Three saponin-rich extracts (20, 60, 100% methanol), four 100% methanol subfractions and seven independently acquired fractions (A-G) from guar meal, Cyamopsis tetragonoloba L. (syn. C. psoraloides), were evaluated for antimicrobial and hemolytic activities. These activities were compared against quillaja bark (Quillaja saponaria), yucca (Yucca schidigera), and soybean (Glycine max) saponins in 96-well plates using eight concentrations (0.01 to 1.0 and 0.1 to 12.5 mg extract/mL). Initial guar meal butanol extract was 4.8 ± 0.6% of the weight of original material dry matter (DM). Butanol extract was purified by preparative reverse-phase C-18 chromatography. Two fractions eluted with 20, and one each with 60, and 100% methanol with average yields of 1.72 ± 0.47, 0.88 ± 0.16, 0.91 ± 0.16 and 1.55 ± 0.15% of DM, respectively. Further purification of the 100% methanol fraction using normal-phase silica gel preparatory high pressure liquid chromatography eluted 4 peaks at 16, 39, 44 and 46 min. Only the 100% methanol fraction, its 16 min peak, F and G fractions, and quillaja saponin, exhibited both hemolytic and antibacterial activities against Staphylococcus aureus, Salmonella Typhimurium and E. coli, but 20 and 60% methanol fractions stimulated Lactobacillus spp. growth. Guar meal (0 or 5%) was added to diets fed to chicks from 1 to 21 days of age. Chicks fed both diets were unchallenged or challenged with 5 x 103 Eimeria tenella sporulated oocysts at 10 days. Guar meal diets reduced oocysts shed per gram of feces, body weight, and feed efficiency. Adding 2.5% guar meal, 1% guar gum, or 0.125% saponin-rich guar meal extract to diets fed to chicks to 21 days of age showed that guar meal increased the cfu concentrations of digesta more than controls following a challenge with 107 cfu of Clostridium perfringens at 14 days. Body weights of chicks fed guar meal and saponin-rich extract were significantly lower than control body weights at 21 days of age, whereas the weekly feed to gain ratio of chicks fed saponin-rich extract was higher than controls. Guar meal reduced severity of Eimeria tenella infection and guar saponin-rich extract exhibited antimicrobial activity against several common poultry pathogens.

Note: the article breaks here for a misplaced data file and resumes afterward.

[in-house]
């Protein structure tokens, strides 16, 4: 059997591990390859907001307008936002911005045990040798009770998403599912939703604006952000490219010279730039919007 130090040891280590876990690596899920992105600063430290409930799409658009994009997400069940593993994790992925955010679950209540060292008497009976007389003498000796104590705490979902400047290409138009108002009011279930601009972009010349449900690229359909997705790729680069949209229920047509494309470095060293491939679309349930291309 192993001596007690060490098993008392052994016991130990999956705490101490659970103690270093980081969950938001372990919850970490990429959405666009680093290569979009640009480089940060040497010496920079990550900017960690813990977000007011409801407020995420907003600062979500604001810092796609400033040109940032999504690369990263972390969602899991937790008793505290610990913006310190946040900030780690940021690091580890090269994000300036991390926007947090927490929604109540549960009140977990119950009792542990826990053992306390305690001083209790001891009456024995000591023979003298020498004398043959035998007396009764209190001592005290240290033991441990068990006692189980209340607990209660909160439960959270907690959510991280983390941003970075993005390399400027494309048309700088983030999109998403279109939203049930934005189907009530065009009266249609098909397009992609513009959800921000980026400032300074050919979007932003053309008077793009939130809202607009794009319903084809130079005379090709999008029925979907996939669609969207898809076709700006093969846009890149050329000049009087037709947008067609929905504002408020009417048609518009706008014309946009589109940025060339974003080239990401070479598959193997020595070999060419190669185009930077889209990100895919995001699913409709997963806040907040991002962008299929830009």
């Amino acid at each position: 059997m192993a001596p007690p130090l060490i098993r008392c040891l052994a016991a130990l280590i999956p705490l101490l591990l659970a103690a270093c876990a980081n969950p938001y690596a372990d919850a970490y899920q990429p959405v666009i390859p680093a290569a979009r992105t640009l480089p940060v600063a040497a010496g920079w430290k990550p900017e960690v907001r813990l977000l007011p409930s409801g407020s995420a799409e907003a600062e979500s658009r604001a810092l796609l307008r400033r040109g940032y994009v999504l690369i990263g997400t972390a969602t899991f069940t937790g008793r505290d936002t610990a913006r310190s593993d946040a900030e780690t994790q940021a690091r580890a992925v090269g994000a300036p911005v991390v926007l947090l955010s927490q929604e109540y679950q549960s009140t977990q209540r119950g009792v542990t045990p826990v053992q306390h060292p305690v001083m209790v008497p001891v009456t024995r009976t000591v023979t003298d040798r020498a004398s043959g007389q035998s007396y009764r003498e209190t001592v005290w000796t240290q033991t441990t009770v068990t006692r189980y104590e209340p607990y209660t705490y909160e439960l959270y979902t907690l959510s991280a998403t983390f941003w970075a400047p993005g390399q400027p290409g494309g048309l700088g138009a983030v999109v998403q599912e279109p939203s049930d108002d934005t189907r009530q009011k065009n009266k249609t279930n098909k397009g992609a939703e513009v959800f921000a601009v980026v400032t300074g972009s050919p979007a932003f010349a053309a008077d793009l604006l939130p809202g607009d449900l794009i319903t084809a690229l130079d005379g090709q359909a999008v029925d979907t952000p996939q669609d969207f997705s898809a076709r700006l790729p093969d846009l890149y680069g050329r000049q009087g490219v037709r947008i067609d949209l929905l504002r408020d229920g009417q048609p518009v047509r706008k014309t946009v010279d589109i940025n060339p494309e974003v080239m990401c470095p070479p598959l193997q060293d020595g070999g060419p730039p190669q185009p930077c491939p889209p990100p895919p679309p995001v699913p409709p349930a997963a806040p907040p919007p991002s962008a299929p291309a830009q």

The seasonality of parasites in Illinois house sparrows (Passer domesticus) : effect of stress on infection parameters /Gibson, Tiffany C. M., January 2010 (has links) (PDF)
Thesis (M.S.)--Eastern Illinois University, 2010. / Includes bibliographical references (leaves 55-64).